Sheep, goats, llamas and alpacas

• All newborn lambs, kids and crias must be offered colostrum or a colostrum replacement within 24 hours of birth.

• Llamas and alpacas must be provided with the opportunity for socialization with a herding animal. Herding animals include (but are not limited to) llamas, alpacas, sheep or goats.

• When dehorning goats after the horn is no longer covered by hair, a pain management practice must be used.

• Sheep and goat breeds that do not naturally shed their hair/wool must be shorn regularly.

“There’s nothing really written in these that is a major change in what we do in terms of animal care. We tell producers to keep doing the things you’ve been doing. If you’re doing a good job, you won’t have to change anything,” said Roger High, executive director, Ohio Sheep Improvement Association.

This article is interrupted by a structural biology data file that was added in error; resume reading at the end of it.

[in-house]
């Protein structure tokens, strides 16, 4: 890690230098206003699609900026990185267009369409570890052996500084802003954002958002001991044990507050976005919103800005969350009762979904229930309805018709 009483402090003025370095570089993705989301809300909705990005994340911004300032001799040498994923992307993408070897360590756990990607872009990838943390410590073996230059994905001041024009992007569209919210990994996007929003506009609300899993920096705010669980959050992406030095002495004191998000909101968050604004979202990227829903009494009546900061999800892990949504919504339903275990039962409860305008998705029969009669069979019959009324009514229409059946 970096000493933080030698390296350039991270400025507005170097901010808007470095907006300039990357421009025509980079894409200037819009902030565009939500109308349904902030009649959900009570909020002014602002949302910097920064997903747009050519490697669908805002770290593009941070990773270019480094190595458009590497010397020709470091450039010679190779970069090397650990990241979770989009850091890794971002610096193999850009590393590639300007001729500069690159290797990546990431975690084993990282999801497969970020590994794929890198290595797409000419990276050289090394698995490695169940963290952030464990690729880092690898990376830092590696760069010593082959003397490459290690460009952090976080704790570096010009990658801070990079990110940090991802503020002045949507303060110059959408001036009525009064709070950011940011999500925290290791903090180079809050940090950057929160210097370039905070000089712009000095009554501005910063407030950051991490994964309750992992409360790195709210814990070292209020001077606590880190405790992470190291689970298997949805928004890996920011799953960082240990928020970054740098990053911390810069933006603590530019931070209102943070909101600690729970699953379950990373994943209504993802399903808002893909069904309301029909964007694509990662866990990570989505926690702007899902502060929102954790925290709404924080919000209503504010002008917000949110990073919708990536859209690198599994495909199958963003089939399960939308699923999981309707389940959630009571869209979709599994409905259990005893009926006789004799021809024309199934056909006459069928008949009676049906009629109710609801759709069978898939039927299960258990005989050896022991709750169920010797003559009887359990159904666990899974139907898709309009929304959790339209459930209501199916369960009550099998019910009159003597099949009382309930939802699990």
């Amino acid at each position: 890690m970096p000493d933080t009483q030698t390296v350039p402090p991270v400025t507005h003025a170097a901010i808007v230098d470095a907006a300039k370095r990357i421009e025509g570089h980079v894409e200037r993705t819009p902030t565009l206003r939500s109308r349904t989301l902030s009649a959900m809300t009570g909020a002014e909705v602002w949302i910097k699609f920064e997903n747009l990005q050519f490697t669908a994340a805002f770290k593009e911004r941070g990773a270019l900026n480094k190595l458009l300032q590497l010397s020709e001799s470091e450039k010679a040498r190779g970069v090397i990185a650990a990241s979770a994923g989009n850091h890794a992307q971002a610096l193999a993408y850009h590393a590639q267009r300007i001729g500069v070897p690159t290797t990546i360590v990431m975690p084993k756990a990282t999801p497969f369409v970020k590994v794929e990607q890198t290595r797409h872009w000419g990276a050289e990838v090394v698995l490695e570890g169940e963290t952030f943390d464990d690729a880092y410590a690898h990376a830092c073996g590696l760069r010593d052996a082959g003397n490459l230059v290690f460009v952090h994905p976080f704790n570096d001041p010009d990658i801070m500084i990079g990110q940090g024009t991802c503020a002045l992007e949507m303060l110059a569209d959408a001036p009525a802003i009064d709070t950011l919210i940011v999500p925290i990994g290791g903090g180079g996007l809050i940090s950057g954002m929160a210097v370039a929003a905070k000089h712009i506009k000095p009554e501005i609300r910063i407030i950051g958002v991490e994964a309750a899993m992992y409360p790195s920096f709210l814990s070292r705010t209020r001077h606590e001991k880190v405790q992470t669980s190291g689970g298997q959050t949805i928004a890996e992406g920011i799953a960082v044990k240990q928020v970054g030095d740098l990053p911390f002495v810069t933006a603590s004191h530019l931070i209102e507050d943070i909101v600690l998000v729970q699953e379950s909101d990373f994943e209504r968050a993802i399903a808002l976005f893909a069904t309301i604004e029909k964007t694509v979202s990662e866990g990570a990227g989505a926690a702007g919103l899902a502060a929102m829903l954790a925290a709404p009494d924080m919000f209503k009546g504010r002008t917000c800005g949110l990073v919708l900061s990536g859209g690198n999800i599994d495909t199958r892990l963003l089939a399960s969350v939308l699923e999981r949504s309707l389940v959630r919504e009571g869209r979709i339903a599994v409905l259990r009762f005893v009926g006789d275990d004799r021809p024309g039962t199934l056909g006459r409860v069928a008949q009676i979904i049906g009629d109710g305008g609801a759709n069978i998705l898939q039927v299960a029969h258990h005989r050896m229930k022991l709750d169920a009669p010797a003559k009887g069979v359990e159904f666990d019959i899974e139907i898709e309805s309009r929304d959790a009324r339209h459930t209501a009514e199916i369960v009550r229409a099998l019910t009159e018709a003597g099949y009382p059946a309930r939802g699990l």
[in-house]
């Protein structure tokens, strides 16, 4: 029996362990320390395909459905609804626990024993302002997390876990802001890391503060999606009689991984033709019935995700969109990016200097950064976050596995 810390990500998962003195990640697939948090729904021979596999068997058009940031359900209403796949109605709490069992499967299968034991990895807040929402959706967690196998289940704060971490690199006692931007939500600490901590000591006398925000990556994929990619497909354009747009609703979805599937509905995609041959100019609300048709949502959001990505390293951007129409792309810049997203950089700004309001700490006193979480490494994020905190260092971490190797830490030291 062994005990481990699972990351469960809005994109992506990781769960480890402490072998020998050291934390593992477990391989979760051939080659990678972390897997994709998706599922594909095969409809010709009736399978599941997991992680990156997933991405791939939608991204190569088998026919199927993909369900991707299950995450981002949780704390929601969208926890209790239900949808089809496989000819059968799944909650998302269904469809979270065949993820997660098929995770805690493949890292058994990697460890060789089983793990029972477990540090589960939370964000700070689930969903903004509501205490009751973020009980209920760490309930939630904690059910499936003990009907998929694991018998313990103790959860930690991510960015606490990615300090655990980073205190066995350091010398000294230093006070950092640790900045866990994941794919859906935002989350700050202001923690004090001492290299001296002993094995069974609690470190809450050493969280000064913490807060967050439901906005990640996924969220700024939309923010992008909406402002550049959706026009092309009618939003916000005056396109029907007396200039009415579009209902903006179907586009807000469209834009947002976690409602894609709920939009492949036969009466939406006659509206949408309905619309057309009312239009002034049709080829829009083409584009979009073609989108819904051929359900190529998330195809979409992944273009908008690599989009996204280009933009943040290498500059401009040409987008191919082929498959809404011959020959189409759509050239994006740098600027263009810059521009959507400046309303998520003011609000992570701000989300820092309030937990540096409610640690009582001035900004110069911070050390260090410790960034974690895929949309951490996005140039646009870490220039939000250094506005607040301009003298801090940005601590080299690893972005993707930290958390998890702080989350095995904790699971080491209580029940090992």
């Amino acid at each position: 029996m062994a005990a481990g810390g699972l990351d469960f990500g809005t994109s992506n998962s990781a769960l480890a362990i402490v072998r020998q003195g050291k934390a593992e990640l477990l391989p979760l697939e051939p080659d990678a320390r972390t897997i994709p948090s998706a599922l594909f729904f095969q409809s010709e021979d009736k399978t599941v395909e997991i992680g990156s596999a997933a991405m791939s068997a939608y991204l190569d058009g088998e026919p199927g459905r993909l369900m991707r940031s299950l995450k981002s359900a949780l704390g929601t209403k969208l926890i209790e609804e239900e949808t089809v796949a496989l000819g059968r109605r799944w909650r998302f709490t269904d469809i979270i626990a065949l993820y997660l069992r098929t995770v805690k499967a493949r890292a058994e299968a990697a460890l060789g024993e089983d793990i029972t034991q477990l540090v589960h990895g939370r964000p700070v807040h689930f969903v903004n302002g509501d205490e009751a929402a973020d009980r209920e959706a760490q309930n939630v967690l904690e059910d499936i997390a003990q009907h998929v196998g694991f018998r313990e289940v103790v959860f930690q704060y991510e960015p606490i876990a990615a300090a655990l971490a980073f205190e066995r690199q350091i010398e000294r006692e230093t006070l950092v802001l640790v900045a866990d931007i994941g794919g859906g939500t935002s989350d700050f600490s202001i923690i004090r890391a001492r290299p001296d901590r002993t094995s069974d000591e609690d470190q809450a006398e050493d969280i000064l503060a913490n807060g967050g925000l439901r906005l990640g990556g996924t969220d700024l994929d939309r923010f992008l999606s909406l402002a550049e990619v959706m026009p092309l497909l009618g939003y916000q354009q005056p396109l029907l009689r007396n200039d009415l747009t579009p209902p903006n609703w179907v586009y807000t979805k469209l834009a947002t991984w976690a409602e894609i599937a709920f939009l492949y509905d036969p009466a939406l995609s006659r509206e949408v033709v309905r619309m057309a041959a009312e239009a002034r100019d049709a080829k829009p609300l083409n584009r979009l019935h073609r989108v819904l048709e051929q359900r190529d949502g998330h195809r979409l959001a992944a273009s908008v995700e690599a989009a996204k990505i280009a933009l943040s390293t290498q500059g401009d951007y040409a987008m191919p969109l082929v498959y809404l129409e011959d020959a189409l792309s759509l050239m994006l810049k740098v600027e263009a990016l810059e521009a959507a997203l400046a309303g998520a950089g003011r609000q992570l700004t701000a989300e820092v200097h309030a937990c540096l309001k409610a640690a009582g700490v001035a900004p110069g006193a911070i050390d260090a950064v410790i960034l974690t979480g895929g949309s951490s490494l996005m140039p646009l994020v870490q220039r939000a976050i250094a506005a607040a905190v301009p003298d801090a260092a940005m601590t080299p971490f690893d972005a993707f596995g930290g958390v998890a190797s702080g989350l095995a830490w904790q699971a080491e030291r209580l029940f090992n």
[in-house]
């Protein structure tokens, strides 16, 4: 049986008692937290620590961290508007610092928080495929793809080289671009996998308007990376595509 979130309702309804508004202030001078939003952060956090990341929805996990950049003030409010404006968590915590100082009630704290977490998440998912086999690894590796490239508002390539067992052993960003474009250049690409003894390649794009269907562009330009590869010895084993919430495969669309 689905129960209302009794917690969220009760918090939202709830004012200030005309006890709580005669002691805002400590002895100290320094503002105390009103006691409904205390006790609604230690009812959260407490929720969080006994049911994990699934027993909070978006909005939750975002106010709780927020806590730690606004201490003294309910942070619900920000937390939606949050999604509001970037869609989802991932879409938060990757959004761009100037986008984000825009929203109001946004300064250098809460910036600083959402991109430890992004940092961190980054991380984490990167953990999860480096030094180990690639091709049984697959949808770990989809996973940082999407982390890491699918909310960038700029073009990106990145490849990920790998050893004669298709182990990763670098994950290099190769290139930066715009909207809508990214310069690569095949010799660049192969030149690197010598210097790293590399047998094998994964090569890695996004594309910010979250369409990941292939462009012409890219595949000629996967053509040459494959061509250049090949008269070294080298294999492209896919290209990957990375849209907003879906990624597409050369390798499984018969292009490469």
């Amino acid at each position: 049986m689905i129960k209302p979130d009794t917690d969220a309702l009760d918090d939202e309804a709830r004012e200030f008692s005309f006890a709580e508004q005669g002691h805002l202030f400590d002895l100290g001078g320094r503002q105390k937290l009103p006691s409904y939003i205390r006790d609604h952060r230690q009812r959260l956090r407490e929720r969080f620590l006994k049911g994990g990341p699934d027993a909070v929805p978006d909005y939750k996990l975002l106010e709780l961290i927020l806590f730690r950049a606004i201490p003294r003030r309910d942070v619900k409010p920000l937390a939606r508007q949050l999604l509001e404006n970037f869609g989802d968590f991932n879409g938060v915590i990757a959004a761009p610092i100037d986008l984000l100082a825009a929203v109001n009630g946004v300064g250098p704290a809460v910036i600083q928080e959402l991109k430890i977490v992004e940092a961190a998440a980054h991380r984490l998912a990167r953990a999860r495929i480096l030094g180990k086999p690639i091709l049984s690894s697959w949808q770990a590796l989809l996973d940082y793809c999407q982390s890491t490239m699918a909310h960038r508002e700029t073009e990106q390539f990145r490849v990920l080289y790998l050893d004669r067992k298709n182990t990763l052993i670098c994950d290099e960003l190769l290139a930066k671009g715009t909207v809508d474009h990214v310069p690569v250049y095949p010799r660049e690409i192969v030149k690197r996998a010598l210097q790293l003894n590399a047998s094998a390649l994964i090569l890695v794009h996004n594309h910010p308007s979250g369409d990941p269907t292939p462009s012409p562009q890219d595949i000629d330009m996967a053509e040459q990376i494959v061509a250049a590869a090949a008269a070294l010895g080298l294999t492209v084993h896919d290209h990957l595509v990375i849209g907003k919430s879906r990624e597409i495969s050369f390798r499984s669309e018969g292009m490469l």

High said producers of all species need to pay close attention to their specific euthanasia standards, so they know how to do it, what methods are permitted and when they need to take action. The requirement for colostrum or a colostrum replacement for all newborn lambs, kids and crias also could require some adjustment for producers on health programs that pull newborns at birth.



• Group housing methods for pregnant sows (after confirmation of pregnancy) must be used by the end of the year 2025.

• Any new construction or new construction on an existing facility cannot use gestation stalls except to maximize embryonic welfare until the confirmation of pregnancy.

• Existing facilities can be replaced (in the case of catastrophic events such as fire, flood, wind or building collapse) until Dec. 31, 2025.

• Farrowing stalls will continue to be allowed for use on all existing and new farms.

For more, see the Mid-October Issue of Ohio’s Country Journal.